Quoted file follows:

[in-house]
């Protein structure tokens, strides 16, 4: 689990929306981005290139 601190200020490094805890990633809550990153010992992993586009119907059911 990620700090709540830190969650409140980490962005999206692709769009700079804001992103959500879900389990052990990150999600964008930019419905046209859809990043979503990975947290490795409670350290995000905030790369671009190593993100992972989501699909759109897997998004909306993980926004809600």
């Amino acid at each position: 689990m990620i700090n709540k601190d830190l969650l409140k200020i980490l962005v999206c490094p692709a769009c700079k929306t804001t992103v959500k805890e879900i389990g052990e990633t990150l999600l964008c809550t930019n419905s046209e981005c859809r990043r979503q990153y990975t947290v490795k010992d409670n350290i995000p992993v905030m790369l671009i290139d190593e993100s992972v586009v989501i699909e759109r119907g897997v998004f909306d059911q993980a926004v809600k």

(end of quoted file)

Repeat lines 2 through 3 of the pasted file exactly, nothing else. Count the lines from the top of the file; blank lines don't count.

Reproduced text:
């Protein structure tokens, strides 16, 4: 689990929306981005290139 601190200020490094805890990633809550990153010992992993586009119907059911 990620700090709540830190969650409140980490962005999206692709769009700079804001992103959500879900389990052990990150999600964008930019419905046209859809990043979503990975947290490795409670350290995000905030790369671009190593993100992972989501699909759109897997998004909306993980926004809600």
């Amino acid at each position: 689990m990620i700090n709540k601190d830190l969650l409140k200020i980490l962005v999206c490094p692709a769009c700079k929306t804001t992103v959500k805890e879900i389990g052990e990633t990150l999600l964008c809550t930019n419905s046209e981005c859809r990043r979503q990153y990975t947290v490795k010992d409670n350290i995000p992993v905030m790369l671009i290139d190593e993100s992972v586009v989501i699909e759109r119907g897997v998004f909306d059911q993980a926004v809600k």